Law of Cards: Judge Allows J&T's Fraud Suit Against Upper Deck to Continue

Law of Cards: Judge Allows J&T’s Fraud Suit Against Upper Deck to Continue

It's been four months since we last checked in on the Pirozzi and J&T Hobby v. Upper Deck and McWilliam lawsuit. That's not because nothing happened over that time frame. It's because everything that happened was complicated and boring.

To recap, at the beginning of this action, Upper Deck successfully blew up J&T's fraud case. For a little bit at least. Basically, Upper Deck argued that J&T did not provide enough evidence to support its claims, so the case should not go forward.

Legal translation: To plead fraud you need to identify the "who, what where, when and how" of the claim. This creates a higher bar than the average case, and if that burden isn't met, the case doesn't start…it gets dismissed.

The court agreed with Upper Deck, but gave J&T another chance to identify the “who, what, where, when and how.”

J&T then filed a new, amended complaint which provided copious details about the alleged fraud. As I predicted in that article:

We'll soon find out if J&T got it right, because I guarantee UD will file a very similar motion to what it won on last time.

Legal translation: The motion will say, "Hey judge, yet again, they didn't fully identify 'the who, what, where, when and how' of the alleged fraud. Can you kill this case now for good?"

Well, since the last article, Upper Deck did just that. It filed motions saying, "Judge, they still didn't get it right."

Legal translation: The motions actually said more, a lot more, and used words like "demurrer" and focused on statutes of limitations, pleading standards, etc, etc. Had I written an article on it, could have unleashed a dangerous wave of somnambulism on card collectors. So, I resisted. My summary of "they still didn’t get it right," however, is a dead-on summary.

J&T then responded by saying, "We did enough." Although it took them multiple filings and a lot more pages to say that.

Finally, Upper Deck filed replies that can be succinctly summarized as saying, "No, you didn't."

With that in mind, let's just jump to the result: The court agreed with J&T that its fraud claims were pled with sufficient specificity.

What's this mean? The case can finally begin.

Legal translation: The case was filed last August, and because of these motions, it really hasn't begun yet. Sure, we've seen some of the alleged substance from J&T, but we haven't seen the evidence backing it up yet. We also haven't seen Upper Deck's responses, or evidence either.

While this is a win for J&T, it does not mean it will win the case. It just means its foot is in the courtroom door, and it can start walking down the long road of litigation.

If this case does not settle it will be a long, long road. As I noted previously, paragraphs 14-22 of J&T's amended complaint were filled with a who's who of potential witnesses. I bet each of those lucky witnesses will spend at least one day in a hotel room surrounded by attorneys from both sides, answering deposition questions.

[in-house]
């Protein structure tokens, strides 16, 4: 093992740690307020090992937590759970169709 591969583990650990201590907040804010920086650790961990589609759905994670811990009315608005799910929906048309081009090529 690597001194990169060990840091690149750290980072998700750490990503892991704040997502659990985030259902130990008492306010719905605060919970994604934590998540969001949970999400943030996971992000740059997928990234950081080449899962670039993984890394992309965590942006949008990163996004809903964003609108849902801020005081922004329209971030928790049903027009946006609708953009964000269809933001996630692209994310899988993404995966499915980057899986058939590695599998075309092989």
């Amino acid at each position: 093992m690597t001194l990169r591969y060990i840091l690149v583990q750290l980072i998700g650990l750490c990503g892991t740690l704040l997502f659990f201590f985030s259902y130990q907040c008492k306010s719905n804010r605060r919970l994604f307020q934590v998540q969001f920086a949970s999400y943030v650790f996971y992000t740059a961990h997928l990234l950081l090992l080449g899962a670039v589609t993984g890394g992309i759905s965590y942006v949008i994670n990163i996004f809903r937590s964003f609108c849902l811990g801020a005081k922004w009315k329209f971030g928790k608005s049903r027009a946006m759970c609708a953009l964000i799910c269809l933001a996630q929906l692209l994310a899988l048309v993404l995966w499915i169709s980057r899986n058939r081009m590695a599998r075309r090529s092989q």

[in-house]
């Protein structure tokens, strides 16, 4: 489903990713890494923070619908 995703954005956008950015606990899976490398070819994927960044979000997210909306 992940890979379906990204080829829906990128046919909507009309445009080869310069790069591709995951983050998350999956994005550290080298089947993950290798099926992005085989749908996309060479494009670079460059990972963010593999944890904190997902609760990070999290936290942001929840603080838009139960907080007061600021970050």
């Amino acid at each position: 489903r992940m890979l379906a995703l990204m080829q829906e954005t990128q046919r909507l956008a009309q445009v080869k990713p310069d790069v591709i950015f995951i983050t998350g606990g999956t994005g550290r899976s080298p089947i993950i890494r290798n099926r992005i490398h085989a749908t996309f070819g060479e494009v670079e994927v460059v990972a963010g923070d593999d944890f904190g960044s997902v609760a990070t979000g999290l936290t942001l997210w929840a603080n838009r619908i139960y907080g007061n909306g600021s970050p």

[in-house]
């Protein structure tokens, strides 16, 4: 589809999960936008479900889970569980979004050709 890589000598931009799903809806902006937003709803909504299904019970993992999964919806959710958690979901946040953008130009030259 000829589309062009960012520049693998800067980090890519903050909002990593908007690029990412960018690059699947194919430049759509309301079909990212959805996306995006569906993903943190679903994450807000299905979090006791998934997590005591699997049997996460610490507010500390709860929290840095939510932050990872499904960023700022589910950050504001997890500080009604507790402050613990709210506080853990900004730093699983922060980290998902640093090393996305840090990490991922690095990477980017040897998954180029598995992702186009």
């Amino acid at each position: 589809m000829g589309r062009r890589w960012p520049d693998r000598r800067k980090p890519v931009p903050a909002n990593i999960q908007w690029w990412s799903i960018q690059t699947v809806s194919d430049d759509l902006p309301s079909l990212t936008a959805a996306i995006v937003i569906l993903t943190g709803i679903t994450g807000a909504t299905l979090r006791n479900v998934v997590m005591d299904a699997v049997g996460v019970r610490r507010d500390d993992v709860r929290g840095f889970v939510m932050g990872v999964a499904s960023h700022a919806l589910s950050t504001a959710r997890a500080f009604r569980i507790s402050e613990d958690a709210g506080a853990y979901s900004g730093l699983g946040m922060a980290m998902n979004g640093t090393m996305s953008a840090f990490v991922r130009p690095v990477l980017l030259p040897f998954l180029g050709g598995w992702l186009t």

The court hints at this in the order, too (although, the judge did not find paragraph 14 as interesting as I did.):

At paragraphs 15 through 22 of the First Amended Complaint ("FAC") Plaintiffs set forth eight specific misrepresentations of materials facts concerning Defendants' repeated denials and concealment of acts allegedly vital to the business relationship between Plaintiffs and Defendants. Plaintiffs allege that Defendants repeatedly denied and concealed that they had interests in distributors competing directly with Plaintiffs and that they were giving Plaintiffs' competitors' preferential treatment, selling products to them at lower prices and providing them with more desirable and limited products.

As the case progresses (if the case progresses and doesn't settle that is) it should be interesting to follow at a minimum for the testimony about those alleged "eight specific misrepresentations."

Upper Deck's answer to this now proper complaint is due in just over two weeks. When it's filed, we'll get our first glimpse at Upper Deck's positions.

Don't expect too much from the filing, however. It'll likely just say, "Deny, Deny, Deny."

Legal translation: Although it's a high barrier to start a fraud case, defendants can still just say, "Nah, we didn't do it," and that's sufficient.

After that, though, we're off to the races. In another six months or so.

If you'd like to read the court's order, here it is. Don't read it before operating heavy machinery or getting behind the wheel of a car though. It could result in drowsiness.

The information provided in Paul Lesko's "Law of Cards" column is not intended to be legal advice, but merely conveys general information related to legal issues commonly encountered in the sports industry. This information is not intended to create any legal relationship between Paul Lesko, the Simmons Browder Gianaris Angelides & Barnerd LLC or any attorney and the user. Neither the transmission nor receipt of these website materials will create an attorney-client relationship between the author and the readers.

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Paul Lesko is a shareholder at Simmons Hanly Conroy and the chair of its Intellectual Property Department (http://www.simmonsfirm.com). Don’t hold the fact that Paul is a lawyer against him, he’s also a rabid baseball and college basketball fan, and an avid baseball card collector. Paul can be found on Twitter @Paul_Lesko and Google+.

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